In connecting and shepherding relationships with filmmakers like Coogler, Rian Johnson, Brad Bird, Jon Favreau, Lee Unkrich, Ava DuVernay, Andrew Stanton, James Gunn, and Chris Buck and Jennifer Lee, the studio is also building a kind of trust among those keeping score on the creative decision-making. Maybe a Wreck-It Ralph sequel about the internet will be wonderful?
Lamenting about the movies that aren’t made anymore is a common refrain these days. We long for the James Brooksian rom-com, the midtier thriller, the ambitious sci-fi spectacle and ignore the versions of those movies that are actually released (The Big Sick, Wind River, Blade Runner 2049, respectively) when they don’t fulfill our platonic ideal. We think of the movie industry like a monolith, or like a great man pulling a lever behind a lime-green curtain. It isn’t that way, of course. It’s a fractured, confused landscape of creative people colliding with corporate interest. We know because Disney is managing the industry within an inch of its life, with the hearts and minds of stockholders as present in the strategy as the millions of children becoming emotionally addicted to their stories each year. (Ask the next 5-year-old you come across how they feel about Coco.)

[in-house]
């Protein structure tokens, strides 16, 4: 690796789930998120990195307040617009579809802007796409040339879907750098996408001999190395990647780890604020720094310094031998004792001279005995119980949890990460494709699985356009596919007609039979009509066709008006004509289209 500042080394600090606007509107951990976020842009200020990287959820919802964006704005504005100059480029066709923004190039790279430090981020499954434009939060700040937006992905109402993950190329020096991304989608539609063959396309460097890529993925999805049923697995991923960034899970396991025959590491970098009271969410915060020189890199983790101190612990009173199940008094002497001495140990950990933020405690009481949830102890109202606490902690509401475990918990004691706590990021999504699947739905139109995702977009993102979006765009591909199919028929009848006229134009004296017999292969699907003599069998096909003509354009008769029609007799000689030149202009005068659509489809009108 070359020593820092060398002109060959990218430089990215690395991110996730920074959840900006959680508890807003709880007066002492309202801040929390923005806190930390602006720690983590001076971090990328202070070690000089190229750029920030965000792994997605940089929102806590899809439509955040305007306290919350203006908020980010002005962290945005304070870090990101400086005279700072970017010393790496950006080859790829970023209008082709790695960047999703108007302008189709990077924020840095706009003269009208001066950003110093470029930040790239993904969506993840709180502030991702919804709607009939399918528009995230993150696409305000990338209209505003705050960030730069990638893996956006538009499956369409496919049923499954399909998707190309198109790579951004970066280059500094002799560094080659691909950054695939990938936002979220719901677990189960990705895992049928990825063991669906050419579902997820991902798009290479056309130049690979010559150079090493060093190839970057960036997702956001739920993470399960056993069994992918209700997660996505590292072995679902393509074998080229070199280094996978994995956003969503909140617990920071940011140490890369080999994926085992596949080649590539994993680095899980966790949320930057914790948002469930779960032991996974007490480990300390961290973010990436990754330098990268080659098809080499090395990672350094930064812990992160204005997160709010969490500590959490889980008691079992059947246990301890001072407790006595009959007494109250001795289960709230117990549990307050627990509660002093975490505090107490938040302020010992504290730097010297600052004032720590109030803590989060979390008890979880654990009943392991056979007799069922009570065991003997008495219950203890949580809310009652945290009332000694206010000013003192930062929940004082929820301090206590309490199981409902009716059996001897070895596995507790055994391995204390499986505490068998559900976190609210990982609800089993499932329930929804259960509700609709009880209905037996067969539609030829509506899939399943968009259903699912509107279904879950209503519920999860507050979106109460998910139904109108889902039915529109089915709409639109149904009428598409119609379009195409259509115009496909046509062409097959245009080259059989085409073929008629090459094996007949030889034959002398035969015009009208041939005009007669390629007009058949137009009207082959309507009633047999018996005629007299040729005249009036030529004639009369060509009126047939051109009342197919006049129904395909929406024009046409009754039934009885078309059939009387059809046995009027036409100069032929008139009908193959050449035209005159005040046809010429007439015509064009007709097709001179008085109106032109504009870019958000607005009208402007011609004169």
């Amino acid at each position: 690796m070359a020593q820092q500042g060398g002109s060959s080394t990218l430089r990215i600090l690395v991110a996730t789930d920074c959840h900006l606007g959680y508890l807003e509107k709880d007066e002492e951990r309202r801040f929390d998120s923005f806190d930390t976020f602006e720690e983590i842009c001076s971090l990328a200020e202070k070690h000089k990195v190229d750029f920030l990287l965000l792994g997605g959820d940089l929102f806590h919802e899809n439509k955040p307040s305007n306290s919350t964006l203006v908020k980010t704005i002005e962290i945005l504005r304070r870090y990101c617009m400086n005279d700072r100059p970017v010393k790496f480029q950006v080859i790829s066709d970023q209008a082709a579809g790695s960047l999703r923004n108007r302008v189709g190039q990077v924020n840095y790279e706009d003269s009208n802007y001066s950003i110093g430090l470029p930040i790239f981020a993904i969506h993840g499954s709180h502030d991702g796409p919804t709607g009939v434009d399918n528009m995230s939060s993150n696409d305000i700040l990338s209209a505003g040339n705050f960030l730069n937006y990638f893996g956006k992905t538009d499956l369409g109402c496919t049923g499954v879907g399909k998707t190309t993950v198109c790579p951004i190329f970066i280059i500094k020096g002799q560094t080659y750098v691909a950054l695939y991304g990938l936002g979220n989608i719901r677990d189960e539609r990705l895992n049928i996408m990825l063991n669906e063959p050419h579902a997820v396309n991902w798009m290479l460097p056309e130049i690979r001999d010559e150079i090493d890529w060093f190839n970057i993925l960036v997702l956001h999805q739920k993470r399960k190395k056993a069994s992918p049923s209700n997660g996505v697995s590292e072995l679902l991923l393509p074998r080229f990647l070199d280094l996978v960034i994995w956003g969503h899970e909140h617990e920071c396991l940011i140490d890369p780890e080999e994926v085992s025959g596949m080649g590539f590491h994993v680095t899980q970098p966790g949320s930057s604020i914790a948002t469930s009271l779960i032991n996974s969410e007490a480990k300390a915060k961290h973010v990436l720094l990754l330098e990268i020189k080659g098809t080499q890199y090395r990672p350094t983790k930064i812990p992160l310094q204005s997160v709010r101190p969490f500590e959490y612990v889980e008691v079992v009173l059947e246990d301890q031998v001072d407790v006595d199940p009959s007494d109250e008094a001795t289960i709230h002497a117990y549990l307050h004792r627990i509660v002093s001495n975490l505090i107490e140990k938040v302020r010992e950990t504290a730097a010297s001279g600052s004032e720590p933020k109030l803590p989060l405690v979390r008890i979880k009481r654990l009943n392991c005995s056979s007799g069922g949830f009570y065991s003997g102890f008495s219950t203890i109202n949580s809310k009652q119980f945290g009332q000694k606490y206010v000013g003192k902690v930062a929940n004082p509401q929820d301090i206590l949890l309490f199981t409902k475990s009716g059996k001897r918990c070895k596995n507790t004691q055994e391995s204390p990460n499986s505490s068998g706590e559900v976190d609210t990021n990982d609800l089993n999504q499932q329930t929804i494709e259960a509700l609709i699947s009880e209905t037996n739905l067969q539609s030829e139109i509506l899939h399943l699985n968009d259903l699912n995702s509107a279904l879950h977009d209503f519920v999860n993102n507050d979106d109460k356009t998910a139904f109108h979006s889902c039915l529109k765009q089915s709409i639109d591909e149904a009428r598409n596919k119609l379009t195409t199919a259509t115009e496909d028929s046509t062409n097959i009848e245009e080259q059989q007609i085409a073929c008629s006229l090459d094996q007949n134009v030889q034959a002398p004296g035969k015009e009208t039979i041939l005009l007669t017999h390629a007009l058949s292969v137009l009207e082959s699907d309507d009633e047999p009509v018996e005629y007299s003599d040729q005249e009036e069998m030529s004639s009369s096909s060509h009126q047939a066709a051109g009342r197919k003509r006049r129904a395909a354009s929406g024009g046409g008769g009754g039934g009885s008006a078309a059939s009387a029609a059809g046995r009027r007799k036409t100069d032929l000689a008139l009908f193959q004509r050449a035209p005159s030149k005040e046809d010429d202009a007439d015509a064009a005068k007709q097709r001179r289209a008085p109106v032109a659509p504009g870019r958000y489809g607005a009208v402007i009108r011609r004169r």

The addition of Fox Searchlight—far more than the addition of Fox proper, with its X-Men, Avatar, and Kingsman franchises—could still be an intriguing wheel of cheese in Mickey’s manse. The one thing in the world that Disney proper doesn’t do well is win traditional film industry awards. In this century, the company has been nominated just twice in the major six categories at the Oscars, a 2009 Best Picture nod for Up and another for Toy Story 3 one year later. In fact, they represent just the fourth Best Picture nomination in Disney’s 80-year history. (Mary Poppins in 1964 and Beauty and the Beast in 1991). Awards just aren’t a part of the playbook, especially since Miramax left the fold. At Searchlight, it’s essentially the whole strategy. This year alone, it pulled in 20 nominations. Awards campaigning takes a particular kind of chutzpah and persistence. The kind of attention and adulation for which Disney doesn’t often have to ask. So now, with a slate to envy, another masterful acquisition, and perhaps the biggest movie of all time just six weeks away, Disney sits elevated, owner of nearly one-third of the moviegoing market share so far this year, a number that, if it held, would be a record by a wide margin. There’s not much reason to think that has to change this year. Disney is building a Wakanda of its own—impenetrable by the outside world, protected on all sides by a fierce and technologically advanced army, and prepared for the worst invasion. In 2018, it’s Killmonger-proof.